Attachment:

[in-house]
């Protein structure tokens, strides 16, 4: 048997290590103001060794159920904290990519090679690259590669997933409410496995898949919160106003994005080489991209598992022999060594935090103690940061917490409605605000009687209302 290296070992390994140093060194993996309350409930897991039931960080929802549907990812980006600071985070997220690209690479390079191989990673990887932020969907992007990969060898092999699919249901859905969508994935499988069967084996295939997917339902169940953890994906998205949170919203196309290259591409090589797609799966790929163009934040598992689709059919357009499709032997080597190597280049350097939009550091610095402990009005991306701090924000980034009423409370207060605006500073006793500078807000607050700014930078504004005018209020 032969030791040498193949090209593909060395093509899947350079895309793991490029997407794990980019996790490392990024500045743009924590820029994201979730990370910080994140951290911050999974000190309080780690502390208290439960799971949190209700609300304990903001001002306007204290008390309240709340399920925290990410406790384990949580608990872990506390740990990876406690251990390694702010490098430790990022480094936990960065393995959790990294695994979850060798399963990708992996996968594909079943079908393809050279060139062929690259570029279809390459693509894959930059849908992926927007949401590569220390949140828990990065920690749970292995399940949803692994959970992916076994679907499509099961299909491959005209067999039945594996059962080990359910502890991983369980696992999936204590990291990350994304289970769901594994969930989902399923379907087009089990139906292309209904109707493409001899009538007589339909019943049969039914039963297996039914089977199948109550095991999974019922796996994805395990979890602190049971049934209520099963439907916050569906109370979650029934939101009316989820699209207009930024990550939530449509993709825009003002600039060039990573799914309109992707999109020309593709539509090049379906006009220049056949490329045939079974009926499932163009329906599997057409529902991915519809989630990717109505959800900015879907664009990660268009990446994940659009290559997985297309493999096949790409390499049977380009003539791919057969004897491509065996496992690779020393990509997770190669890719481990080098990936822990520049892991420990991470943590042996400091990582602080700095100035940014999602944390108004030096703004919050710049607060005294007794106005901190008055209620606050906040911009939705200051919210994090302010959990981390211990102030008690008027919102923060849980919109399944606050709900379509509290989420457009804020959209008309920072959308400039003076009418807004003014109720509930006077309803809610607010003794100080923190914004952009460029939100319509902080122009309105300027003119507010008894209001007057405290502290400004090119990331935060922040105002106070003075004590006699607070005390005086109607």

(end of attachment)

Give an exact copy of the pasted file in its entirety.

[in-house]
């Protein structure tokens, strides 16, 4: 048997290590103001060794159920904290990519090679690259590669997933409410496995898949919160106003994005080489991209598992022999060594935090103690940061917490409605605000009687209302 290296070992390994140093060194993996309350409930897991039931960080929802549907990812980006600071985070997220690209690479390079191989990673990887932020969907992007990969060898092999699919249901859905969508994935499988069967084996295939997917339902169940953890994906998205949170919203196309290259591409090589797609799966790929163009934040598992689709059919357009499709032997080597190597280049350097939009550091610095402990009005991306701090924000980034009423409370207060605006500073006793500078807000607050700014930078504004005018209020 032969030791040498193949090209593909060395093509899947350079895309793991490029997407794990980019996790490392990024500045743009924590820029994201979730990370910080994140951290911050999974000190309080780690502390208290439960799971949190209700609300304990903001001002306007204290008390309240709340399920925290990410406790384990949580608990872990506390740990990876406690251990390694702010490098430790990022480094936990960065393995959790990294695994979850060798399963990708992996996968594909079943079908393809050279060139062929690259570029279809390459693509894959930059849908992926927007949401590569220390949140828990990065920690749970292995399940949803692994959970992916076994679907499509099961299909491959005209067999039945594996059962080990359910502890991983369980696992999936204590990291990350994304289970769901594994969930989902399923379907087009089990139906292309209904109707493409001899009538007589339909019943049969039914039963297996039914089977199948109550095991999974019922796996994805395990979890602190049971049934209520099963439907916050569906109370979650029934939101009316989820699209207009930024990550939530449509993709825009003002600039060039990573799914309109992707999109020309593709539509090049379906006009220049056949490329045939079974009926499932163009329906599997057409529902991915519809989630990717109505959800900015879907664009990660268009990446994940659009290559997985297309493999096949790409390499049977380009003539791919057969004897491509065996496992690779020393990509997770190669890719481990080098990936822990520049892991420990991470943590042996400091990582602080700095100035940014999602944390108004030096703004919050710049607060005294007794106005901190008055209620606050906040911009939705200051919210994090302010959990981390211990102030008690008027919102923060849980919109399944606050709900379509509290989420457009804020959209008309920072959308400039003076009418807004003014109720509930006077309803809610607010003794100080923190914004952009460029939100319509902080122009309105300027003119507010008894209001007057405290502290400004090119990331935060922040105002106070003075004590006699607070005390005086109607």